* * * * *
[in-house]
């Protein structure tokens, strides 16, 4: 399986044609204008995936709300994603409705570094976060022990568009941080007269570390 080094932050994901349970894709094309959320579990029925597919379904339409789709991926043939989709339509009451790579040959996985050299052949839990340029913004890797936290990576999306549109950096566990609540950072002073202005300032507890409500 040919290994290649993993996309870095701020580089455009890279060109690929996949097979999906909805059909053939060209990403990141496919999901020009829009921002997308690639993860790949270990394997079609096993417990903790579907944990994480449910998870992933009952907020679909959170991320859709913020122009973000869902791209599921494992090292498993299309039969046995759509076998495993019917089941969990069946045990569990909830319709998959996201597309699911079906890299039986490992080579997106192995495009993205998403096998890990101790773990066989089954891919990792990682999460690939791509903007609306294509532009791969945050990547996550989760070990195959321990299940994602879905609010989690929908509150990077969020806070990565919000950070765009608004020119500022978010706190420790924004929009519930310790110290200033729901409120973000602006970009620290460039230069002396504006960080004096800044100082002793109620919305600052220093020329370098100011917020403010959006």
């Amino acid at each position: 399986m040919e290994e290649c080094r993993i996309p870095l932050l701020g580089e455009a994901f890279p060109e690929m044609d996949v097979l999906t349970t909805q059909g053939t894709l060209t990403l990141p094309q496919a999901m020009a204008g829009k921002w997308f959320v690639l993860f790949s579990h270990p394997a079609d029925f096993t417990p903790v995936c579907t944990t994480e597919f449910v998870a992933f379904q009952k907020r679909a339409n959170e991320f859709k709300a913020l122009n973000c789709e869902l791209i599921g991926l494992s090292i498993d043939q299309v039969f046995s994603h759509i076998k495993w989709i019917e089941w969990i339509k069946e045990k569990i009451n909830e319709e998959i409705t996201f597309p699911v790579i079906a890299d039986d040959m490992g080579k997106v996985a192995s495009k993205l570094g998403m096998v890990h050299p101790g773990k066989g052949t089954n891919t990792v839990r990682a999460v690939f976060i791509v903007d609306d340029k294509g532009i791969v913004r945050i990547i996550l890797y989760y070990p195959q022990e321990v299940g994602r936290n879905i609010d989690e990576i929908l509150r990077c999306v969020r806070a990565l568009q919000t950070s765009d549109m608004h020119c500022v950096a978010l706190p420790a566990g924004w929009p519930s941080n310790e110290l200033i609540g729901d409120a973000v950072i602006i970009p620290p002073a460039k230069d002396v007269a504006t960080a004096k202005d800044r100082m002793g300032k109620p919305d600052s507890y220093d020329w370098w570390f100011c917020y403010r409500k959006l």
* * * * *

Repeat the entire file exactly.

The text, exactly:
[in-house]
């Protein structure tokens, strides 16, 4: 399986044609204008995936709300994603409705570094976060022990568009941080007269570390 080094932050994901349970894709094309959320579990029925597919379904339409789709991926043939989709339509009451790579040959996985050299052949839990340029913004890797936290990576999306549109950096566990609540950072002073202005300032507890409500 040919290994290649993993996309870095701020580089455009890279060109690929996949097979999906909805059909053939060209990403990141496919999901020009829009921002997308690639993860790949270990394997079609096993417990903790579907944990994480449910998870992933009952907020679909959170991320859709913020122009973000869902791209599921494992090292498993299309039969046995759509076998495993019917089941969990069946045990569990909830319709998959996201597309699911079906890299039986490992080579997106192995495009993205998403096998890990101790773990066989089954891919990792990682999460690939791509903007609306294509532009791969945050990547996550989760070990195959321990299940994602879905609010989690929908509150990077969020806070990565919000950070765009608004020119500022978010706190420790924004929009519930310790110290200033729901409120973000602006970009620290460039230069002396504006960080004096800044100082002793109620919305600052220093020329370098100011917020403010959006």
């Amino acid at each position: 399986m040919e290994e290649c080094r993993i996309p870095l932050l701020g580089e455009a994901f890279p060109e690929m044609d996949v097979l999906t349970t909805q059909g053939t894709l060209t990403l990141p094309q496919a999901m020009a204008g829009k921002w997308f959320v690639l993860f790949s579990h270990p394997a079609d029925f096993t417990p903790v995936c579907t944990t994480e597919f449910v998870a992933f379904q009952k907020r679909a339409n959170e991320f859709k709300a913020l122009n973000c789709e869902l791209i599921g991926l494992s090292i498993d043939q299309v039969f046995s994603h759509i076998k495993w989709i019917e089941w969990i339509k069946e045990k569990i009451n909830e319709e998959i409705t996201f597309p699911v790579i079906a890299d039986d040959m490992g080579k997106v996985a192995s495009k993205l570094g998403m096998v890990h050299p101790g773990k066989g052949t089954n891919t990792v839990r990682a999460v690939f976060i791509v903007d609306d340029k294509g532009i791969v913004r945050i990547i996550l890797y989760y070990p195959q022990e321990v299940g994602r936290n879905i609010d989690e990576i929908l509150r990077c999306v969020r806070a990565l568009q919000t950070s765009d549109m608004h020119c500022v950096a978010l706190p420790a566990g924004w929009p519930s941080n310790e110290l200033i609540g729901d409120a973000v950072i602006i970009p620290p002073a460039k230069d002396v007269a504006t960080a004096k202005d800044r100082m002793g300032k109620p919305d600052s507890y220093d020329w370098w570390f100011c917020y403010r409500k959006l």